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Cac Approves $688,002 In Grants To Artists

August 01, 1986|ZAN DUBIN

PALO ALTO — The California Arts Council unanimously approved a round of grants here Wednesday worth $688,002 to be awarded to artists affiliated with 73 community arts organizations.

Ranging from $2,700 to $10,400, the grants will be given through the state agency's Artists in Communities program. The funds will help support statewide artistic activity in neighborhood centers through three- to 11-month individual artist's or arts groups' residencies.

In Los Angeles, 23 awards will be funneled through various arts organizations. Those to receive top grants of $10,400 are the Center Theatre Group; the Women's Building; the Steelworkers Old-timers Foundation in Huntington Park; the Pasadena Community Access Corp.; the Westminster Neighborhood Assn.; the Long Beach Public Library; the Senshin Buddhist Temple (also awarded a $9,900 grant); Plaza de la Raza (recipient of two $10,400 grants); the Friends of the Watts Towers Arts Center; the L.A. Contemporary Dance Theater; and the Inner City Law Center.

Los Angeles organizations awarded smaller grants are the United Cambodian Community Inc., in Long Beach (one for $9,900, another for $10,200); the UGMAA/Crossroads Arts Academy ($9,900); the William Grant Still Community Arts Center ($9,900); joint award to the Los Angeles Theatre Center and the Los Angeles County School of Performing Arts ($9,900); the City of Long Beach ($7,500); Connexxus Women's Center in West Hollywood ($6,800); and the Los Angeles Cultural Affairs Department (2,700).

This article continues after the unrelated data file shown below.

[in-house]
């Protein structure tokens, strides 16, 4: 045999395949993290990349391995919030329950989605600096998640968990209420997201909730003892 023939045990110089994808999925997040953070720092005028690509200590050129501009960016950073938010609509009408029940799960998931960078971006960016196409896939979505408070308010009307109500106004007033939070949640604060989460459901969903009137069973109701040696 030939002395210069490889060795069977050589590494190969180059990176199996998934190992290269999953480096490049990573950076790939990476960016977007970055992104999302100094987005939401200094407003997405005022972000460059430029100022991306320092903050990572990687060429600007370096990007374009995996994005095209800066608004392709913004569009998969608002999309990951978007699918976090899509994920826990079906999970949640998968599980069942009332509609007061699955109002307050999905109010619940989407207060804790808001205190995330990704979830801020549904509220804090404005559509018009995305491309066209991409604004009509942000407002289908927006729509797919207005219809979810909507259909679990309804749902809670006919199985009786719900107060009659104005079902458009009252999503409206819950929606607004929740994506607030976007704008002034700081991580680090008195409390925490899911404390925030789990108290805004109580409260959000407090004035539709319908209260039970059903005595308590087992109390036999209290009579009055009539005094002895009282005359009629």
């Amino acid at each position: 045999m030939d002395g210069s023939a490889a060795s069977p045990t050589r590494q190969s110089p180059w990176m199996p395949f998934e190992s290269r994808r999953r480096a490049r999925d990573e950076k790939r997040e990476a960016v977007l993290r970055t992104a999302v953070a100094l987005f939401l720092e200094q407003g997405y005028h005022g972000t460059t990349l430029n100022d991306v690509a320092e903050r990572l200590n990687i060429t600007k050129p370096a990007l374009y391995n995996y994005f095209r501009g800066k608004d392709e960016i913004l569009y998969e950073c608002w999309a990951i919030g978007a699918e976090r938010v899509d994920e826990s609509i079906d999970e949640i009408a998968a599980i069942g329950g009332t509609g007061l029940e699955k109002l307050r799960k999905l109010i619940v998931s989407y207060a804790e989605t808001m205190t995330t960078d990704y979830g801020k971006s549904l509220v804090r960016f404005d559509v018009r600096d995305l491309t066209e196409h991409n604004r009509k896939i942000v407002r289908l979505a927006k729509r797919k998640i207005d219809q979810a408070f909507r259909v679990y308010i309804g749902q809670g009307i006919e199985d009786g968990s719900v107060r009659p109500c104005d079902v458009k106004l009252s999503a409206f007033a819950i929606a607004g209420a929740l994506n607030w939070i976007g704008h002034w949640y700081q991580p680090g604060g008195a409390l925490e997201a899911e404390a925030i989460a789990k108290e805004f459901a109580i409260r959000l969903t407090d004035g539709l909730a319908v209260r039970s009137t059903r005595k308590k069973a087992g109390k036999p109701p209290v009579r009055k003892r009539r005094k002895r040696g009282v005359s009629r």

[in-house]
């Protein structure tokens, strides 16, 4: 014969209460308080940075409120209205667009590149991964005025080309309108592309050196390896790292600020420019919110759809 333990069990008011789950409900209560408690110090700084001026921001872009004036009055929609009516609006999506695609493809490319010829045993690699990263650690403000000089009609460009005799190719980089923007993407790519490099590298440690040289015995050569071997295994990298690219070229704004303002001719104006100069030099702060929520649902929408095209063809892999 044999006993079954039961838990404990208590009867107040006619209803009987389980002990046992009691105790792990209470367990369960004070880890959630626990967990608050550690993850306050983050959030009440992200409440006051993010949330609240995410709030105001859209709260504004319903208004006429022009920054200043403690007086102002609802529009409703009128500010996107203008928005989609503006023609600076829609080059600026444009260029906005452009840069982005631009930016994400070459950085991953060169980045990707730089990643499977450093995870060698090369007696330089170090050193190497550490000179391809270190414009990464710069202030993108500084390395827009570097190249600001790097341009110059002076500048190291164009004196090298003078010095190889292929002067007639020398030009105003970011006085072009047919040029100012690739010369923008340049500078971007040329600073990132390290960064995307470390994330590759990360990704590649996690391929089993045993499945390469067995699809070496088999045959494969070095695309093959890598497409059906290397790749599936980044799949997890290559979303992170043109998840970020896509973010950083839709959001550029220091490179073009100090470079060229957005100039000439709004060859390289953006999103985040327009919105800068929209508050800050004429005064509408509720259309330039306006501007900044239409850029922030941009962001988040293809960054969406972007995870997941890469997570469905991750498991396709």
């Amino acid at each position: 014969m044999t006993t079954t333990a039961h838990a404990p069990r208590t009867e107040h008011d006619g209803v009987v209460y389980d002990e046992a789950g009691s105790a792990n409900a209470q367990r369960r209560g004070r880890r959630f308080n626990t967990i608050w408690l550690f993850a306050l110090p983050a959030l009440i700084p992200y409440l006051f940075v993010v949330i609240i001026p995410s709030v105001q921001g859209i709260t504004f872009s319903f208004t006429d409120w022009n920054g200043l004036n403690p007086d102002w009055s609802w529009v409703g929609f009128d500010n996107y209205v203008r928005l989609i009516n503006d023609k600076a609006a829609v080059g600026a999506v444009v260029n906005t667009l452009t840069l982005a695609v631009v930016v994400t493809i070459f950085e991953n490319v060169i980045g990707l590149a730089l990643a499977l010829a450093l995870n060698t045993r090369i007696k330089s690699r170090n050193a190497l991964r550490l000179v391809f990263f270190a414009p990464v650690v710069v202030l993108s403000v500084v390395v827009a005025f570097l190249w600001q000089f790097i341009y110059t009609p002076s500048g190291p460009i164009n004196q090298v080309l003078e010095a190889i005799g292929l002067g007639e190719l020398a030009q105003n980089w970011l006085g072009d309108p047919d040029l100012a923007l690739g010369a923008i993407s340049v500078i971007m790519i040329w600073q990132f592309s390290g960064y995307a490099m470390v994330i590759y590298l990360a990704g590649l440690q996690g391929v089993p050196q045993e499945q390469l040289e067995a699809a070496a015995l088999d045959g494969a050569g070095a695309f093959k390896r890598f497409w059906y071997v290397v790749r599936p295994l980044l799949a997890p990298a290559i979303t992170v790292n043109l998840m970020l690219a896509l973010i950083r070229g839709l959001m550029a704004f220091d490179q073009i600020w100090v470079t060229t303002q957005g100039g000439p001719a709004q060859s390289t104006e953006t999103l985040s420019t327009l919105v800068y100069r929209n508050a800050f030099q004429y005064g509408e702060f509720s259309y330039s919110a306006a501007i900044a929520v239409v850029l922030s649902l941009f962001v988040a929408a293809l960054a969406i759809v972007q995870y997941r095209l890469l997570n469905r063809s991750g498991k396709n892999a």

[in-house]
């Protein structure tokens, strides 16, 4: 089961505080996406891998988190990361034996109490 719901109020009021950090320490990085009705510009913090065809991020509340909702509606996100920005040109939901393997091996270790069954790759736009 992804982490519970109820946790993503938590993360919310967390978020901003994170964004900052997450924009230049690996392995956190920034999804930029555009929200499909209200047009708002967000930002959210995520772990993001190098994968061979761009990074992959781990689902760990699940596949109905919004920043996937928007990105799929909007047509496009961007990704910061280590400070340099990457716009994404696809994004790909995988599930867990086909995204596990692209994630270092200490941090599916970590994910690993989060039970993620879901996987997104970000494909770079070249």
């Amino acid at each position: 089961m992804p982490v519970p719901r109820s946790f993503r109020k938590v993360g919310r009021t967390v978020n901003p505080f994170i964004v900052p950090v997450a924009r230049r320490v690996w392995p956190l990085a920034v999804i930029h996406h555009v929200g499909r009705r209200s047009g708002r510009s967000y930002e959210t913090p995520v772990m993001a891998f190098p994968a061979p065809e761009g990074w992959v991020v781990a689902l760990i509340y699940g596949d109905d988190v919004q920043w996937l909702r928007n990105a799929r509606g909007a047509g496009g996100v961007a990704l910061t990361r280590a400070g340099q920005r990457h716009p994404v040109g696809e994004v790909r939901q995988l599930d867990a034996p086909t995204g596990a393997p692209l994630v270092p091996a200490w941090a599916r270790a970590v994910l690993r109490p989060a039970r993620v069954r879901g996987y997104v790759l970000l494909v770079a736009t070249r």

The council also voted unanimously to approve a 13-member folk art program advisory pool, which will eventually be trimmed to eight. The group of both academically trained folklorists and practicing folk artists will work with a folk arts coordinator (to be appointed by Sept. 1) to help the council determine if a folk arts program is needed.

Though 46 states (and the city of Los Angeles) employ folk arts coordinators, California has "lagged behind" in the development of a folk arts program, according to Bess Lomax Hawes, folk arts program director for the National Endowment for the Arts.

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